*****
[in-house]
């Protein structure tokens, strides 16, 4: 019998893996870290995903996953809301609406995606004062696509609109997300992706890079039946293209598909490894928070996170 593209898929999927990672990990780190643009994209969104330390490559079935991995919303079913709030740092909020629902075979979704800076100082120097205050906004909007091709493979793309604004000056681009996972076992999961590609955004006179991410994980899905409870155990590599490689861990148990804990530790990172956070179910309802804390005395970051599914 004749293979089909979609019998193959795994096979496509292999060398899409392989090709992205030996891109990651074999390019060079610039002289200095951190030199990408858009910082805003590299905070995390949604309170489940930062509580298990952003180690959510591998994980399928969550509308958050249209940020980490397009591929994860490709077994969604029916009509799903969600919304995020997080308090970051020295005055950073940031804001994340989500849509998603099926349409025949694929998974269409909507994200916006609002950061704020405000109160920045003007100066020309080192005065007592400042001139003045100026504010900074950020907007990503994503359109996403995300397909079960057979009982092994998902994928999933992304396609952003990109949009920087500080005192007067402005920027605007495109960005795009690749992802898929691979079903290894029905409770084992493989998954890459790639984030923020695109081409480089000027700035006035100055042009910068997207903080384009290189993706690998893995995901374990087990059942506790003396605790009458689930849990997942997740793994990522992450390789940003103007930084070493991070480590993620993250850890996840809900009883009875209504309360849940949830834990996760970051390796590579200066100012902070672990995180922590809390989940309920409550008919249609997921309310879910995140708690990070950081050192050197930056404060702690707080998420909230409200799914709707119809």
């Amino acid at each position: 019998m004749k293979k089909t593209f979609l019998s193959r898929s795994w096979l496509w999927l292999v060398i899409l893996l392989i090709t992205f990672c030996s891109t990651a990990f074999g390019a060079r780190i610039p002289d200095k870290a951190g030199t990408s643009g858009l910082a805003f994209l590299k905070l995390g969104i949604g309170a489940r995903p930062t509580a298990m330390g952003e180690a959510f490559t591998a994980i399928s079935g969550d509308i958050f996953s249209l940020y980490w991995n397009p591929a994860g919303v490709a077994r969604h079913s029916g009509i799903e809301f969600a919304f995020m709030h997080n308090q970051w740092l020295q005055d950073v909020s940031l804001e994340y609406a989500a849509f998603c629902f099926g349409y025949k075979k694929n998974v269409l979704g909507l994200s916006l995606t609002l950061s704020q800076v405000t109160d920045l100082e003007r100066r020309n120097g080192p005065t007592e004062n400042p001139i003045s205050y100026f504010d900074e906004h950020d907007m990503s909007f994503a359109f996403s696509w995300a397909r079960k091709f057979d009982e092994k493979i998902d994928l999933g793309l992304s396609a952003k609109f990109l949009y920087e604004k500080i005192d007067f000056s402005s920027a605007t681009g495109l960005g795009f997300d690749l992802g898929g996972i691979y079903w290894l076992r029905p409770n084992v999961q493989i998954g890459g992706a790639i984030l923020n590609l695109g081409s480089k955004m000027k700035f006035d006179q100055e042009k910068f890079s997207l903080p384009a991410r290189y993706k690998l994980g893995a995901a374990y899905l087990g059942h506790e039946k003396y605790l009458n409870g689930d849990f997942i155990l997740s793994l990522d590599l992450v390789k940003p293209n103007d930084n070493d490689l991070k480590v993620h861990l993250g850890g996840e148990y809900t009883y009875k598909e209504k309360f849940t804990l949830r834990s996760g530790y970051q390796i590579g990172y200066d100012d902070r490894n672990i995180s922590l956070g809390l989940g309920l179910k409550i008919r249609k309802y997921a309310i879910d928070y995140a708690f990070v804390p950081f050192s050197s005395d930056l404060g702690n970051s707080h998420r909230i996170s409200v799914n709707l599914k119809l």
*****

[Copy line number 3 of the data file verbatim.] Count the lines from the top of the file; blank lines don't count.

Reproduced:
């Amino acid at each position: 019998m004749k293979k089909t593209f979609l019998s193959r898929s795994w096979l496509w999927l292999v060398i899409l893996l392989i090709t992205f990672c030996s891109t990651a990990f074999g390019a060079r780190i610039p002289d200095k870290a951190g030199t990408s643009g858009l910082a805003f994209l590299k905070l995390g969104i949604g309170a489940r995903p930062t509580a298990m330390g952003e180690a959510f490559t591998a994980i399928s079935g969550d509308i958050f996953s249209l940020y980490w991995n397009p591929a994860g919303v490709a077994r969604h079913s029916g009509i799903e809301f969600a919304f995020m709030h997080n308090q970051w740092l020295q005055d950073v909020s940031l804001e994340y609406a989500a849509f998603c629902f099926g349409y025949k075979k694929n998974v269409l979704g909507l994200s916006l995606t609002l950061s704020q800076v405000t109160d920045l100082e003007r100066r020309n120097g080192p005065t007592e004062n400042p001139i003045s205050y100026f504010d900074e906004h950020d907007m990503s909007f994503a359109f996403s696509w995300a397909r079960k091709f057979d009982e092994k493979i998902d994928l999933g793309l992304s396609a952003k609109f990109l949009y920087e604004k500080i005192d007067f000056s402005s920027a605007t681009g495109l960005g795009f997300d690749l992802g898929g996972i691979y079903w290894l076992r029905p409770n084992v999961q493989i998954g890459g992706a790639i984030l923020n590609l695109g081409s480089k955004m000027k700035f006035d006179q100055e042009k910068f890079s997207l903080p384009a991410r290189y993706k690998l994980g893995a995901a374990y899905l087990g059942h506790e039946k003396y605790l009458n409870g689930d849990f997942i155990l997740s793994l990522d590599l992450v390789k940003p293209n103007d930084n070493d490689l991070k480590v993620h861990l993250g850890g996840e148990y809900t009883y009875k598909e209504k309360f849940t804990l949830r834990s996760g530790y970051q390796i590579g990172y200066d100012d902070r490894n672990i995180s922590l956070g809390l989940g309920l179910k409550i008919r249609k309802y997921a309310i879910d928070y995140a708690f990070v804390p950081f050192s050197s005395d930056l404060g702690n970051s707080h998420r909230i996170s409200v799914n709707l599914k119809l």